The next tradition is for our next group of talkers to welcome the first-timers to Rookie Roundup. It's now my pleasure to introduce for their remarks, our immediate past president and first lady, two people who are very important to me and who have served as great mentors and continue to do so as role models in my life and my husband's life. I'm truly honored to introduce Dr. And Mrs. Maurer for their comments, and welcome for the first timers.
DR. MAURER: Thank you, Pam, it's good to be with you, and with all the people who are attending the Rookie Roundup. I just want you to know, I did vote after I heard that I could vote!
So my vote is counted. And we'll have more votes, no doubt, that we can practice on. But anyway, the first one is done for me.
This is a convention that is more than 50 years from the first time I attended a convention. I've got a half-century-plus into it. And it's the first time I haven't been in the room with everybody else. So, in one sense, it's more than 50. And in one sense, it's the first time. As President Riccobono said. And so it's my pleasure, and my joy, to welcome all of the people who are participating in this Rookie Roundup. To welcome all the people who are new who have never come in the past, and are coming the first time. And to welcome everybody who has not come in this way in the past and all of you who are coming for the first time. It's also a joy to say that Pam and Roland are some of the finest people I know, and President Riccobono and Melissa are also some of the finest people I know. These are some of my favorite people in the world. And consequently, it is a joy to be with all of you tonight and to welcome you to the beginning of our convention.
One observation, and that is this. We are meeting this new way at this convention, and the patterns are shifting. We have many, many people more than we've had to attend a convention before this time. And as we do this, we are creating a pattern which will include participation in the room, but also participation in other ways. Consequently, this convention is a first and is a creative convention to determine how we want the meetings and how we want the affairs of the convention to continue into the years ahead. And it is a delight to know that we are creating the future as we want it to be. This year, we cannot participate with each other in the same room. No doubt we'll be back at that in years to come. But also, this gives us a way to know each other that we haven't in the past. And I am joyful to learn how the best way is for us to participate with each other as we go forward in the Federation. So I am pleased to help create the Federation of the decades to come and to participate with you in doing so. Patricia Maurer is with me of course here. And she has a great distinction, which she often lets people know. But I thought maybe I'd let you know. I've been here for more than 50 years. She got here before I did! So here's Patricia Maurer.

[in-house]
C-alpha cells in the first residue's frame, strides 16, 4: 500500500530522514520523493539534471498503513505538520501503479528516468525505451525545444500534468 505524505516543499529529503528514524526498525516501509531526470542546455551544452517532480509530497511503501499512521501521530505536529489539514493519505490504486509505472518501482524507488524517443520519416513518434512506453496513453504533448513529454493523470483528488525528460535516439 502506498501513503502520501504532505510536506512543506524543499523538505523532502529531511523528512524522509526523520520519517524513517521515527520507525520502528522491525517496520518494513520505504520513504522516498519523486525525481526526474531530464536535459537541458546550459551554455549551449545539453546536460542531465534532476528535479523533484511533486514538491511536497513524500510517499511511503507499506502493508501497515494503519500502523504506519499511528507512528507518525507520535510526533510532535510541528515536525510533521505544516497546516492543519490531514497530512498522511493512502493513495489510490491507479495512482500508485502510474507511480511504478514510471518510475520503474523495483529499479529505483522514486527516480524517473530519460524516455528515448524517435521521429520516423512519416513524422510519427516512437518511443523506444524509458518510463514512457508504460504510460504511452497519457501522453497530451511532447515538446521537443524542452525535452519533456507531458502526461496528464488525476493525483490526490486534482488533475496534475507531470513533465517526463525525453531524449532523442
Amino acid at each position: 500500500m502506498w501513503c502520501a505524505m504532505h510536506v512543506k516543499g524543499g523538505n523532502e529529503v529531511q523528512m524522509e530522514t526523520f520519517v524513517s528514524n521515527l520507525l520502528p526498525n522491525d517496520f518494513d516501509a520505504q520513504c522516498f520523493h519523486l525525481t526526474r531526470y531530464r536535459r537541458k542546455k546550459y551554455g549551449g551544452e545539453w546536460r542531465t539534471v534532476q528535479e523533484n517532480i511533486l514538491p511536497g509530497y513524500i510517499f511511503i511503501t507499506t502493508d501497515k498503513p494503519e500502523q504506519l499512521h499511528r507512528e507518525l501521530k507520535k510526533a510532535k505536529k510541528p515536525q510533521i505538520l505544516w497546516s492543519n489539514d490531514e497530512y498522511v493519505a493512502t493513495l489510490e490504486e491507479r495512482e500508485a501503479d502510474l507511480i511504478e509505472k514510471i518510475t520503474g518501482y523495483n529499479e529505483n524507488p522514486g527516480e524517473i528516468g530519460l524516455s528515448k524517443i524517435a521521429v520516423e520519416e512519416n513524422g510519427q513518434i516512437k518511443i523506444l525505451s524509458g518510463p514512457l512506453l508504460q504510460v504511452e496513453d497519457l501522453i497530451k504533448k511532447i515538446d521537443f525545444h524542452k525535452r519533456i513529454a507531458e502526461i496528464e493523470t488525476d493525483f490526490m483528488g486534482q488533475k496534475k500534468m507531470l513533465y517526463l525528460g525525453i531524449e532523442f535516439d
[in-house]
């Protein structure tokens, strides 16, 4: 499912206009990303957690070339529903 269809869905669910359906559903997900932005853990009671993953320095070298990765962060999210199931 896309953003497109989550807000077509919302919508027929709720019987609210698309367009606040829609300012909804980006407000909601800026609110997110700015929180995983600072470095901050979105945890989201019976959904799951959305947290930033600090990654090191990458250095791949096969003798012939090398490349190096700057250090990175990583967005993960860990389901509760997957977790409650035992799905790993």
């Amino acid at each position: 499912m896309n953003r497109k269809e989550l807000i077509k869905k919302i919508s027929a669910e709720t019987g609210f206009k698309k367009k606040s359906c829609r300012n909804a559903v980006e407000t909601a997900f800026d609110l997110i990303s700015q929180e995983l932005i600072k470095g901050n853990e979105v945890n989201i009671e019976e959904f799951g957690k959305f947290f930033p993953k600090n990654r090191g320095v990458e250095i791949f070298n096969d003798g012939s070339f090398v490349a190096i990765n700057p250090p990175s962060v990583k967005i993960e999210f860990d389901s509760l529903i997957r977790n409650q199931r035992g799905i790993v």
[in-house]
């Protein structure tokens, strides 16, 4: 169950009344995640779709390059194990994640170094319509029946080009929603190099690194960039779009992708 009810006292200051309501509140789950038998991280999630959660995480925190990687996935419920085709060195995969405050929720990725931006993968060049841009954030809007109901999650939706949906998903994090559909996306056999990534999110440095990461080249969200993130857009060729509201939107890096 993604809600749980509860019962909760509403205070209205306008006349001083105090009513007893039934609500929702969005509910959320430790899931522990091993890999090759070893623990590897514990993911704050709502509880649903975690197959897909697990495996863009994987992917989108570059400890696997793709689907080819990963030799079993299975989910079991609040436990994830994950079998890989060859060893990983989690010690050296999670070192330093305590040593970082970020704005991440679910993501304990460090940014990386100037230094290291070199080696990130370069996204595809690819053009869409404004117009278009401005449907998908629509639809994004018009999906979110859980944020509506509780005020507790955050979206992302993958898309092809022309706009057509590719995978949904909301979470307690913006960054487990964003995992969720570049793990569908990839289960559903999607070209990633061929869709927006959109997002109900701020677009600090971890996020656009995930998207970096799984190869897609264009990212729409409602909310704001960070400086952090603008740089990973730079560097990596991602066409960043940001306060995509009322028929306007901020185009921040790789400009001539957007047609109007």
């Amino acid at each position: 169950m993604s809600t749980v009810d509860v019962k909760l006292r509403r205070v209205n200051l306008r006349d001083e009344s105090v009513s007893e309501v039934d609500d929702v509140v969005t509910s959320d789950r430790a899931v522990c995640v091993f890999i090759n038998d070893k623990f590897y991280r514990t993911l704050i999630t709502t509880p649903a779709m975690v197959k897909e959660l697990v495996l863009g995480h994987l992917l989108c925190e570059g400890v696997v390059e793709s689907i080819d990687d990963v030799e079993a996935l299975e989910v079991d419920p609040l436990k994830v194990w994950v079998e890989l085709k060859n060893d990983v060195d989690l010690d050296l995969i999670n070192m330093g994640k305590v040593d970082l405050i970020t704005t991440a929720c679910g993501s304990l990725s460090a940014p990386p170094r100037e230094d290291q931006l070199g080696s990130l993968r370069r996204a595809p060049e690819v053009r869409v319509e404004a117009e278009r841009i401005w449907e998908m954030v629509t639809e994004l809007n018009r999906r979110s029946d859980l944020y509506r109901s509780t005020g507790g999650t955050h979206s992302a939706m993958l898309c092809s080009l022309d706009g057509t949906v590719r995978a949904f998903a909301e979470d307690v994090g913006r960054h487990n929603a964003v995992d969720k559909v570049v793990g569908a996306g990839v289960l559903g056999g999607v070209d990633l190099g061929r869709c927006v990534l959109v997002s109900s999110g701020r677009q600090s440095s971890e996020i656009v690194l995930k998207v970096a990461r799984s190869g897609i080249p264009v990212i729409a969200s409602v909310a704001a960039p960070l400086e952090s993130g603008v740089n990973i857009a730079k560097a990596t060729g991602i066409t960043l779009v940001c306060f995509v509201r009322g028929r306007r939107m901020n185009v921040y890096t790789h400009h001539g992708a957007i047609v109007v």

MARK RICCOBONO: We can't hear you, Mrs. Maurer! We need you to unmute... that's the joy of Zoom. While Mrs. Maurer is getting unmuted, someone asked, I think it was on social media, for the voting number again. I'll give that number again. 667-206-6677. The phone number to vote: 667-206-6677. Mrs. Maurer...
PATRICIA MAURER: Okay. I think I unmuted three or four times now!
Okay, okay, so I just wanted to say that I so much appreciate what's already been said. I couldn't say is as well as you guys already said it. But I do wish we could all be in the same room. Not just in the same Zoom room! But this is the best it's going to be. And it's going to be great. I look forward to all of the activities of the convention next week. And I look forward to everybody's participation. I look forward to virtually seeing all of my friends and my Federation family. And I love you guys very much! That's it.
PAM ALLEN: Awesome. Thank you so much, Dr. And Mrs. Maurer. Rookie Roundup would not be the same without you. So we're thrilled to be here together with you to celebrate our 2020 Convention. Thank you both for your continued love and leadership.
Now, I know that, you know, our next presenter has really been looking forward to this moment. We are virtually with our Texas affiliate as our host affiliate. And our Texas affiliate always prides themselves on being loud and proud! I think our next speaker would concur with that assessment. They're always a rowdy, lively bunch, which we love to hear, cheering and carrying on! So I know that our next presenter is going to share with us a great welcome from the great state of Texas, and also her thoughts about this incredible convention. So it's my pleasure to introduce Norma Crosby, president of the NFB of Texas and member of our board of directors.
SPEAKER: I'm having some difficulty finding president Crosby.
PAM ALLEN: Okay, flexibility is what it's all about!
MARK RICCOBONO: Have you voted, Pam?